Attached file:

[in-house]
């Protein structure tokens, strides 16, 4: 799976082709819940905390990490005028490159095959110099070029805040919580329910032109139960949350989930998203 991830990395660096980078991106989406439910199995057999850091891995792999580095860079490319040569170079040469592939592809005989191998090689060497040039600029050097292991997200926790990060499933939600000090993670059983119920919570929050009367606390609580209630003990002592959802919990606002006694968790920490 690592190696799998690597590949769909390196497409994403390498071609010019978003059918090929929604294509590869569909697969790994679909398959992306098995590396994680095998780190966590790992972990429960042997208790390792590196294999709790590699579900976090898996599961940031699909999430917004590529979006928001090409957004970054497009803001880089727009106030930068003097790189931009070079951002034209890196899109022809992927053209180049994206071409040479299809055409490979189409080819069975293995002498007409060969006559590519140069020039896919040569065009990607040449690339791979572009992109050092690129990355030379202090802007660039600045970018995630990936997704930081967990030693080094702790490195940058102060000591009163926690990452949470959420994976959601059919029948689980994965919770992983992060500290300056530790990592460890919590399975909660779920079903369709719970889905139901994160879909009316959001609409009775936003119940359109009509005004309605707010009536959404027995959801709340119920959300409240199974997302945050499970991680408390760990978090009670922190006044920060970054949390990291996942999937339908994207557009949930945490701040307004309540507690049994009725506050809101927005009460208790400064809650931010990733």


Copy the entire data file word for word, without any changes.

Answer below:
[in-house]
């Protein structure tokens, strides 16, 4: 799976082709819940905390990490005028490159095959110099070029805040919580329910032109139960949350989930998203 991830990395660096980078991106989406439910199995057999850091891995792999580095860079490319040569170079040469592939592809005989191998090689060497040039600029050097292991997200926790990060499933939600000090993670059983119920919570929050009367606390609580209630003990002592959802919990606002006694968790920490 690592190696799998690597590949769909390196497409994403390498071609010019978003059918090929929604294509590869569909697969790994679909398959992306098995590396994680095998780190966590790992972990429960042997208790390792590196294999709790590699579900976090898996599961940031699909999430917004590529979006928001090409957004970054497009803001880089727009106030930068003097790189931009070079951002034209890196899109022809992927053209180049994206071409040479299809055409490979189409080819069975293995002498007409060969006559590519140069020039896919040569065009990607040449690339791979572009992109050092690129990355030379202090802007660039600045970018995630990936997704930081967990030693080094702790490195940058102060000591009163926690990452949470959420994976959601059919029948689980994965919770992983992060500290300056530790990592460890919590399975909660779920079903369709719970889905139901994160879909009316959001609409009775936003119940359109009509005004309605707010009536959404027995959801709340119920959300409240199974997302945050499970991680408390760990978090009670922190006044920060970054949390990291996942999937339908994207557009949930945490701040307004309540507690049994009725506050809101927005009460208790400064809650931010990733």